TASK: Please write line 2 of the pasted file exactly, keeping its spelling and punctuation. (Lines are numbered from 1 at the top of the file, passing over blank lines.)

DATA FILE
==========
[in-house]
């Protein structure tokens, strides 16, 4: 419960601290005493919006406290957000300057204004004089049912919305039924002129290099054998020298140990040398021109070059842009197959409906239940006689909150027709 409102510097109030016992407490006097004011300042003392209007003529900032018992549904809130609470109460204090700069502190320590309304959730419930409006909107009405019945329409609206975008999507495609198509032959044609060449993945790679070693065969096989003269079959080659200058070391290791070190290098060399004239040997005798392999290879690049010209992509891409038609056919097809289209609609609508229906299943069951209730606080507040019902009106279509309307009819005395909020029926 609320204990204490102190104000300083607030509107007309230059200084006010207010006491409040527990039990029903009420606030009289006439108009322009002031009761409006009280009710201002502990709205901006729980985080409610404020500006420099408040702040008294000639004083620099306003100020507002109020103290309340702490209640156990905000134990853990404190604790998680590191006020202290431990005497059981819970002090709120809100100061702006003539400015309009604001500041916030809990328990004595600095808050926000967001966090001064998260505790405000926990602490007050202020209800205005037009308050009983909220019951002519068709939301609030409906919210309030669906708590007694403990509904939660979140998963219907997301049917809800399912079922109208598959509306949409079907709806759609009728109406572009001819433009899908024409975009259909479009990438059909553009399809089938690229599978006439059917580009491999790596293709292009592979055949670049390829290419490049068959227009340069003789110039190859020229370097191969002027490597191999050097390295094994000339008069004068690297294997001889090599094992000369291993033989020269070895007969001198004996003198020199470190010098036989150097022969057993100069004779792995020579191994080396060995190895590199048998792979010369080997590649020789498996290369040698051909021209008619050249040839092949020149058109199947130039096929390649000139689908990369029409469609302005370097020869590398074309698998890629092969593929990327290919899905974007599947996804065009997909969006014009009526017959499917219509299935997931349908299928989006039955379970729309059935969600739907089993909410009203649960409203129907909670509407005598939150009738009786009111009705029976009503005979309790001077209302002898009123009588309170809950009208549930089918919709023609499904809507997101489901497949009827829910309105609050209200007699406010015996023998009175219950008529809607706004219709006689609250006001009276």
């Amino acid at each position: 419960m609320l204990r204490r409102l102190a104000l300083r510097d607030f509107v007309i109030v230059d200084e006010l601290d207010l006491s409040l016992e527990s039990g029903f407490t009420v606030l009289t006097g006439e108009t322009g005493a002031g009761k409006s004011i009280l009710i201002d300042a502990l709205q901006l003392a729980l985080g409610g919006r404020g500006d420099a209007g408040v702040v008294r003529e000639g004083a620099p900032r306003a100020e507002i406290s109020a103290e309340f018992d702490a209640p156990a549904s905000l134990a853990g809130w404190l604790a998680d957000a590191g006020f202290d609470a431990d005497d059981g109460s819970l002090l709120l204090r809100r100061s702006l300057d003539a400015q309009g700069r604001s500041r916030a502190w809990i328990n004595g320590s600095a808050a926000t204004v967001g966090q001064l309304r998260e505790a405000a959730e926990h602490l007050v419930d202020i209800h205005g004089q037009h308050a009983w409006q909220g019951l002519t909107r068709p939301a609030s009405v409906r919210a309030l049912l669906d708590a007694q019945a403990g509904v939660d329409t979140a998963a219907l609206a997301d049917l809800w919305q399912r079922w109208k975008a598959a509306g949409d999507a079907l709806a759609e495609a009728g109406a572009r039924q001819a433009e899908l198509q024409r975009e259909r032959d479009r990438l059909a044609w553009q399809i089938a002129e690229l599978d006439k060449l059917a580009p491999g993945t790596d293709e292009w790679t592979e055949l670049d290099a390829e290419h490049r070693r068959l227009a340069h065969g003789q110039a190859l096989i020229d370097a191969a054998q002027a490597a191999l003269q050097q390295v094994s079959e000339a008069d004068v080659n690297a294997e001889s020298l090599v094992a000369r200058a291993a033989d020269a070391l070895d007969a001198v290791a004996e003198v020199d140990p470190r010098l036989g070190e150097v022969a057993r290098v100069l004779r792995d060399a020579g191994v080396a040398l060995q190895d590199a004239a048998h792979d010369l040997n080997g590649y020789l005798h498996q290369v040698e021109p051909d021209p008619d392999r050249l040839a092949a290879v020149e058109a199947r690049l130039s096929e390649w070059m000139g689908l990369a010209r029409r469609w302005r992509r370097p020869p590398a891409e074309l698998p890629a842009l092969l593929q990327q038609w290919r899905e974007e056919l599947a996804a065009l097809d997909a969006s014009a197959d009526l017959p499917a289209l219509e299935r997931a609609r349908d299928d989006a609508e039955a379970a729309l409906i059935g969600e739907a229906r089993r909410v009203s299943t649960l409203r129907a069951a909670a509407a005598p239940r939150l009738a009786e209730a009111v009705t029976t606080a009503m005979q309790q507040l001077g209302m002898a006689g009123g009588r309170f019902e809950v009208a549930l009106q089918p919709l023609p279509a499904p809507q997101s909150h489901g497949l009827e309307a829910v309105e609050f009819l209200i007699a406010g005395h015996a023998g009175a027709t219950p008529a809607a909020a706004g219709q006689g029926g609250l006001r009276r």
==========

């Protein structure tokens, strides 16, 4: 419960601290005493919006406290957000300057204004004089049912919305039924002129290099054998020298140990040398021109070059842009197959409906239940006689909150027709 409102510097109030016992407490006097004011300042003392209007003529900032018992549904809130609470109460204090700069502190320590309304959730419930409006909107009405019945329409609206975008999507495609198509032959044609060449993945790679070693065969096989003269079959080659200058070391290791070190290098060399004239040997005798392999290879690049010209992509891409038609056919097809289209609609609508229906299943069951209730606080507040019902009106279509309307009819005395909020029926 609320204990204490102190104000300083607030509107007309230059200084006010207010006491409040527990039990029903009420606030009289006439108009322009002031009761409006009280009710201002502990709205901006729980985080409610404020500006420099408040702040008294000639004083620099306003100020507002109020103290309340702490209640156990905000134990853990404190604790998680590191006020202290431990005497059981819970002090709120809100100061702006003539400015309009604001500041916030809990328990004595600095808050926000967001966090001064998260505790405000926990602490007050202020209800205005037009308050009983909220019951002519068709939301609030409906919210309030669906708590007694403990509904939660979140998963219907997301049917809800399912079922109208598959509306949409079907709806759609009728109406572009001819433009899908024409975009259909479009990438059909553009399809089938690229599978006439059917580009491999790596293709292009592979055949670049390829290419490049068959227009340069003789110039190859020229370097191969002027490597191999050097390295094994000339008069004068690297294997001889090599094992000369291993033989020269070895007969001198004996003198020199470190010098036989150097022969057993100069004779792995020579191994080396060995190895590199048998792979010369080997590649020789498996290369040698051909021209008619050249040839092949020149058109199947130039096929390649000139689908990369029409469609302005370097020869590398074309698998890629092969593929990327290919899905974007599947996804065009997909969006014009009526017959499917219509299935997931349908299928989006039955379970729309059935969600739907089993909410009203649960409203129907909670509407005598939150009738009786009111009705029976009503005979309790001077209302002898009123009588309170809950009208549930089918919709023609499904809507997101489901497949009827829910309105609050209200007699406010015996023998009175219950008529809607706004219709006689609250006001009276």